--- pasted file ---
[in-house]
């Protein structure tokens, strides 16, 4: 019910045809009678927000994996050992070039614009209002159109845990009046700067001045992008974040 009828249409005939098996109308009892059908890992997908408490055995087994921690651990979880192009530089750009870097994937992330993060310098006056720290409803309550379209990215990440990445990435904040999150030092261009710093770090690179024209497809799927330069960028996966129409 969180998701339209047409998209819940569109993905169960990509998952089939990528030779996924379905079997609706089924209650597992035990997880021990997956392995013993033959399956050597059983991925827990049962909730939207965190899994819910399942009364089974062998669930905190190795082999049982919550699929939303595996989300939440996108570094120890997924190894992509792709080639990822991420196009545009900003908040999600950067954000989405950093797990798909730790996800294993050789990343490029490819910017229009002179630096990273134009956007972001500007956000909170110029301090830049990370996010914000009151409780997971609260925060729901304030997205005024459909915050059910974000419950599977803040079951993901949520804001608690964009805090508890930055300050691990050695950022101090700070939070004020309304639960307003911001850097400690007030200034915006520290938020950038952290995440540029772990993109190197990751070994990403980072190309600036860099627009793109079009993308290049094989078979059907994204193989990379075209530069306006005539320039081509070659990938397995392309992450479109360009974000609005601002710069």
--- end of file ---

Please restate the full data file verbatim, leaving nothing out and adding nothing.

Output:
[in-house]
């Protein structure tokens, strides 16, 4: 019910045809009678927000994996050992070039614009209002159109845990009046700067001045992008974040 009828249409005939098996109308009892059908890992997908408490055995087994921690651990979880192009530089750009870097994937992330993060310098006056720290409803309550379209990215990440990445990435904040999150030092261009710093770090690179024209497809799927330069960028996966129409 969180998701339209047409998209819940569109993905169960990509998952089939990528030779996924379905079997609706089924209650597992035990997880021990997956392995013993033959399956050597059983991925827990049962909730939207965190899994819910399942009364089974062998669930905190190795082999049982919550699929939303595996989300939440996108570094120890997924190894992509792709080639990822991420196009545009900003908040999600950067954000989405950093797990798909730790996800294993050789990343490029490819910017229009002179630096990273134009956007972001500007956000909170110029301090830049990370996010914000009151409780997971609260925060729901304030997205005024459909915050059910974000419950599977803040079951993901949520804001608690964009805090508890930055300050691990050695950022101090700070939070004020309304639960307003911001850097400690007030200034915006520290938020950038952290995440540029772990993109190197990751070994990403980072190309600036860099627009793109079009993308290049094989078979059907994204193989990379075209530069306006005539320039081509070659990938397995392309992450479109360009974000609005601002710069």